- Inhaled long-acting beta agonists: These open airways by relaxing muscles. They should never be used alone, but in combination with an inhaled corticosteroid.
- Combination inhaled medicines: Again, these work by using both of the above.
- Omalizumab (anti-IgE): This injection stops reactions to allergic triggers.
- Leukotriene modifiers: Pills or granules reduce airway swelling.
- Theophylline: This oral medication opens airways.
- Oral corticosteroids: They are prescribed when other medications aren’t effective.
Patients may also be asked to use a peak flow meter at home to monitor peak expiratory flow rate — how fast a person can exhale. Work with your doctor to ensure you use this device correctly.
What’s new with treatment?
Patients with severe asthma can look forward to new and better personalized medicine options, thanks to a focus on phenotyping, says Dr. Grayson. In fact, a 2016 paper in Current Opinion in Pulmonary Medicine concluded that “stratification of asthma subtypes into phenotypes and endotypes should move the field forward in terms of more effective and personalized treatment.”
“‘Asthma’ is a catch-all phrase, where there are different diseases or phenotypes within ‘the bucket of asthma,’” he says. More targeted therapies will play a major role in treatment of different types of asthma, and will include, but aren’t limited to, anti-interleukins which are all biologics, as is anti-lgE.
Anti-interleukins are proteins made by immune cells that drive an inflammatory process or inflammation, Dr. Grayson says. “This inflammation is a hallmark of asthma, although which interleukin or interleukins cause a given patient’s disease is what the medical field is trying to determine.”
The role of biologics, which are made from living organisms, will increase as science focuses on precision medicine.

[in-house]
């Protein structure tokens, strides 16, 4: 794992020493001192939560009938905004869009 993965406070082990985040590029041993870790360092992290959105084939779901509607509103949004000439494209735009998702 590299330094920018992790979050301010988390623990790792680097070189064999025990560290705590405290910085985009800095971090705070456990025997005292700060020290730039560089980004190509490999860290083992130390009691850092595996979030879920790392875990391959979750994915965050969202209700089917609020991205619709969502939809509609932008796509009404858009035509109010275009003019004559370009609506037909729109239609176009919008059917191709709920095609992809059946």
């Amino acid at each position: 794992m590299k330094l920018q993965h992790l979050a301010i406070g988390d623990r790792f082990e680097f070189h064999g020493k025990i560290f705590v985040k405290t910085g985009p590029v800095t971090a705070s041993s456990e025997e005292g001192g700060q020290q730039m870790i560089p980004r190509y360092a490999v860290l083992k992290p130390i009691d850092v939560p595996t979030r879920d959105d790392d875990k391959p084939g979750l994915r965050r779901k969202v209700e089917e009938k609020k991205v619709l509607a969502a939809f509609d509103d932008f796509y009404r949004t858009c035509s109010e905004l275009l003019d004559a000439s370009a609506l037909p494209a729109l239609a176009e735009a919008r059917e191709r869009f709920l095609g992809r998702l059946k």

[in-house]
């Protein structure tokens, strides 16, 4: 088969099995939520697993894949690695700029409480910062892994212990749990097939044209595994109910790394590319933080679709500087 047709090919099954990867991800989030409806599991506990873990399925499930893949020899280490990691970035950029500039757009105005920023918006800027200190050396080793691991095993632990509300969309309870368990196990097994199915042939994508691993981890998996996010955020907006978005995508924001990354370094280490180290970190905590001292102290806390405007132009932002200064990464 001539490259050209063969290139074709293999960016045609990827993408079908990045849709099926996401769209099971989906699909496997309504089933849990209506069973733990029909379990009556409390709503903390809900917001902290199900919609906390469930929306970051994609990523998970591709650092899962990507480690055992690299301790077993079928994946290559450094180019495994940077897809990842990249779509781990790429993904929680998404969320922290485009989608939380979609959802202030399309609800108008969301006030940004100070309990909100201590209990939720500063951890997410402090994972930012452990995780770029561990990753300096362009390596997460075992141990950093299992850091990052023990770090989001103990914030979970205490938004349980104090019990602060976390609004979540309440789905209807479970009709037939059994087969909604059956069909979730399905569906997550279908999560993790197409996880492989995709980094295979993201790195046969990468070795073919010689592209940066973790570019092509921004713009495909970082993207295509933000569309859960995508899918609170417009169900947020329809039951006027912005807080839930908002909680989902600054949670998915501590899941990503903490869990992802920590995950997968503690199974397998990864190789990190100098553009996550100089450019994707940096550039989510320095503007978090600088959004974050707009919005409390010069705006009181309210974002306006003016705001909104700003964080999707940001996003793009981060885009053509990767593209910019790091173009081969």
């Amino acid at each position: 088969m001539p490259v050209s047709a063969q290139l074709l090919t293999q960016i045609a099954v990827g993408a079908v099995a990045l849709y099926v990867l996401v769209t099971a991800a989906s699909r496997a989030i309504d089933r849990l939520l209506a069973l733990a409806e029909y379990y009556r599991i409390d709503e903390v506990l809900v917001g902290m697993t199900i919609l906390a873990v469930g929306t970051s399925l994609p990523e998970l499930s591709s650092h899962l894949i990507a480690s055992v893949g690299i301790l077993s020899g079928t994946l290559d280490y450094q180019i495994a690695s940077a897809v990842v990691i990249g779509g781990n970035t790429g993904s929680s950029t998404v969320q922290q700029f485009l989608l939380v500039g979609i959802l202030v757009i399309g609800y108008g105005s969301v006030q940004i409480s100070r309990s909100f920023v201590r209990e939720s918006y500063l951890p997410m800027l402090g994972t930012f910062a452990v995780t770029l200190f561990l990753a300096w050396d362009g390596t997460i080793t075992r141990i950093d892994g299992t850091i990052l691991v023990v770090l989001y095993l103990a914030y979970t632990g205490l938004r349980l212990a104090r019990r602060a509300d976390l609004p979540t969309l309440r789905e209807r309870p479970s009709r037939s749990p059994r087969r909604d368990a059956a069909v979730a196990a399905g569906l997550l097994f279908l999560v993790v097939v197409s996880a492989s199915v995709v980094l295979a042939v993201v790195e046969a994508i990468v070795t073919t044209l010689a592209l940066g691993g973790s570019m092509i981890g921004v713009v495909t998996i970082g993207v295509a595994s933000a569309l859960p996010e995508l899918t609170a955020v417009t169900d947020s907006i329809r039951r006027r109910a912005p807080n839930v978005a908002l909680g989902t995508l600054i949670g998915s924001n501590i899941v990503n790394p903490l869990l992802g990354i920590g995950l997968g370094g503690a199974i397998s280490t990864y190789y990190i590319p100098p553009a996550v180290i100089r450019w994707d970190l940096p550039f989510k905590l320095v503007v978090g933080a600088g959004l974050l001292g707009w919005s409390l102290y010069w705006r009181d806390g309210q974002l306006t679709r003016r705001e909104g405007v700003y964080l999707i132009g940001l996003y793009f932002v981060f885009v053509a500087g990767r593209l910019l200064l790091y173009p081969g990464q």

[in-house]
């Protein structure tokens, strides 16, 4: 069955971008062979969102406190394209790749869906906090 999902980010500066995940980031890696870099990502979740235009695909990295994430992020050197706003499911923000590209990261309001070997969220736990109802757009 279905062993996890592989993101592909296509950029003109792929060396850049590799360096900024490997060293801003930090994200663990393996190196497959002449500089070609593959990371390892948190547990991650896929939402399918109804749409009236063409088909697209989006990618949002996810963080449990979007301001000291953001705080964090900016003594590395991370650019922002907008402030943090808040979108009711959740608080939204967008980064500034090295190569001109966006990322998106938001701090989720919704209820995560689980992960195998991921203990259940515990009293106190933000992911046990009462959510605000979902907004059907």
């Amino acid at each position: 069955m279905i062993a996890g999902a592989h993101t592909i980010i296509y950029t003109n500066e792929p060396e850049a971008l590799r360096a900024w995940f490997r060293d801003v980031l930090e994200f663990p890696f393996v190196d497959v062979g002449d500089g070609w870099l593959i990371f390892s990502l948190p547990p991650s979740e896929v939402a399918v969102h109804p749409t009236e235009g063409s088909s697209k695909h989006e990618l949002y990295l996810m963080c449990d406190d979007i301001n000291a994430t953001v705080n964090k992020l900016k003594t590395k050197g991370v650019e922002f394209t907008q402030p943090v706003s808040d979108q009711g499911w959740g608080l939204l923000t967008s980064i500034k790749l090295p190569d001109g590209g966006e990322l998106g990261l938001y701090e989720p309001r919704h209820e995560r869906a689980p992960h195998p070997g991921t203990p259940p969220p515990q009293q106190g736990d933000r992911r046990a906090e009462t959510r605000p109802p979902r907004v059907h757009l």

“Compare these advances to using steroids, which are broadly used, but don’t work as well in everyone, and which do potentially have more side effects,” he says.
“Currently, there is not enough evidence to support the use of any complementary approaches for asthma,” notes the National Center for Complementary and Integrative Health. It calls conventional medical treatments “very effective.”
The agency found little evidence for effectiveness of acupuncture and breathing exercises, also known as retraining lungs. It is, however, funding research in:
- Mindfulness meditation to manage symptoms
- Vitamin E, borage oil and Ginkgo biloba to reduce lung inflammation
- Sublingual, under-the-tongue, immunotherapy to increase tolerance to allergic asthma triggers
Get support for your asthma
There’s plenty of reliable information for you here at HealthCentral, and from these respected organizations:
You play such a major role in taking care of your severe asthma, but you have plenty of help along the way. Take advantage of it to be the best you can be.
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Stephanie Stephens is a digital journalist, host and producer focused on health and lifestyle. Steph does audio and video and has shot a TV pilot for the powerful age 45+ demo. She’s an accomplished red carpet host, having interviewed more than 250 celebrities. When she’s not working (when is that?), she’s working out doing HIIT, strength training, yoga or running. Steph is very involved in humane causes in Southern California and is owned by seven cats. Join her on Twitter, Facebook, YouTube, Instagram, LinkedIn, and Google+.